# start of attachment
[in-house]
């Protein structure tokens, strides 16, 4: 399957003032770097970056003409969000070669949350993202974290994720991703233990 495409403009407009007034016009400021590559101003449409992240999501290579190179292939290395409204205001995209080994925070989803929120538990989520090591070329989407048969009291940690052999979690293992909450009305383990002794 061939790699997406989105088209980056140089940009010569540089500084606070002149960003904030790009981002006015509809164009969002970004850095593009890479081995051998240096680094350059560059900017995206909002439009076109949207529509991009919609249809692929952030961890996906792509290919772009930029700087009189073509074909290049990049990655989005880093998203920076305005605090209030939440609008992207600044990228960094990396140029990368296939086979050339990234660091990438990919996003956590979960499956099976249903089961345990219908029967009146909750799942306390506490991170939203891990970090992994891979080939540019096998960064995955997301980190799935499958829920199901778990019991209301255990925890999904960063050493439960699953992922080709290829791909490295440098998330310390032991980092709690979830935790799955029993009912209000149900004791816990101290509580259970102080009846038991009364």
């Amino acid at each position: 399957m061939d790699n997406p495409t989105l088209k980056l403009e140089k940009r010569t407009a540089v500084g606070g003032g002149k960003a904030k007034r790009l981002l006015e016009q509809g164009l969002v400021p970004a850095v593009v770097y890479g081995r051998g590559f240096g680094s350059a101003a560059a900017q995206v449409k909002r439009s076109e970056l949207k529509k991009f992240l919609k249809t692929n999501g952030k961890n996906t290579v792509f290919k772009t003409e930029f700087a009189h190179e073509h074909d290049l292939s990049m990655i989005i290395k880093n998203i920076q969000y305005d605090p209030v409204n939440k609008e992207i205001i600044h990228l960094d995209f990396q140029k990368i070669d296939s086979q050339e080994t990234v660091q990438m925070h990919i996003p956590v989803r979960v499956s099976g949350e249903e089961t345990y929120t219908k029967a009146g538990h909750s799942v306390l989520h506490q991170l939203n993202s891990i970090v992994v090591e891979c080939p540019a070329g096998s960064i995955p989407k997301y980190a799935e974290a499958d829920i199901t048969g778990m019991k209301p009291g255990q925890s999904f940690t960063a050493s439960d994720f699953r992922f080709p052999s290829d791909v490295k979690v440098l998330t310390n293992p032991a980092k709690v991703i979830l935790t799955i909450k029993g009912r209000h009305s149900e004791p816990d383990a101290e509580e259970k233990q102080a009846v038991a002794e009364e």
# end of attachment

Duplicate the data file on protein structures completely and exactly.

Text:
[in-house]
């Protein structure tokens, strides 16, 4: 399957003032770097970056003409969000070669949350993202974290994720991703233990 495409403009407009007034016009400021590559101003449409992240999501290579190179292939290395409204205001995209080994925070989803929120538990989520090591070329989407048969009291940690052999979690293992909450009305383990002794 061939790699997406989105088209980056140089940009010569540089500084606070002149960003904030790009981002006015509809164009969002970004850095593009890479081995051998240096680094350059560059900017995206909002439009076109949207529509991009919609249809692929952030961890996906792509290919772009930029700087009189073509074909290049990049990655989005880093998203920076305005605090209030939440609008992207600044990228960094990396140029990368296939086979050339990234660091990438990919996003956590979960499956099976249903089961345990219908029967009146909750799942306390506490991170939203891990970090992994891979080939540019096998960064995955997301980190799935499958829920199901778990019991209301255990925890999904960063050493439960699953992922080709290829791909490295440098998330310390032991980092709690979830935790799955029993009912209000149900004791816990101290509580259970102080009846038991009364």
């Amino acid at each position: 399957m061939d790699n997406p495409t989105l088209k980056l403009e140089k940009r010569t407009a540089v500084g606070g003032g002149k960003a904030k007034r790009l981002l006015e016009q509809g164009l969002v400021p970004a850095v593009v770097y890479g081995r051998g590559f240096g680094s350059a101003a560059a900017q995206v449409k909002r439009s076109e970056l949207k529509k991009f992240l919609k249809t692929n999501g952030k961890n996906t290579v792509f290919k772009t003409e930029f700087a009189h190179e073509h074909d290049l292939s990049m990655i989005i290395k880093n998203i920076q969000y305005d605090p209030v409204n939440k609008e992207i205001i600044h990228l960094d995209f990396q140029k990368i070669d296939s086979q050339e080994t990234v660091q990438m925070h990919i996003p956590v989803r979960v499956s099976g949350e249903e089961t345990y929120t219908k029967a009146g538990h909750s799942v306390l989520h506490q991170l939203n993202s891990i970090v992994v090591e891979c080939p540019a070329g096998s960064i995955p989407k997301y980190a799935e974290a499958d829920i199901t048969g778990m019991k209301p009291g255990q925890s999904f940690t960063a050493s439960d994720f699953r992922f080709p052999s290829d791909v490295k979690v440098l998330t310390n293992p032991a980092k709690v991703i979830l935790t799955i909450k029993g009912r209000h009305s149900e004791p816990d383990a101290e509580e259970k233990q102080a009846v038991a002794e009364e």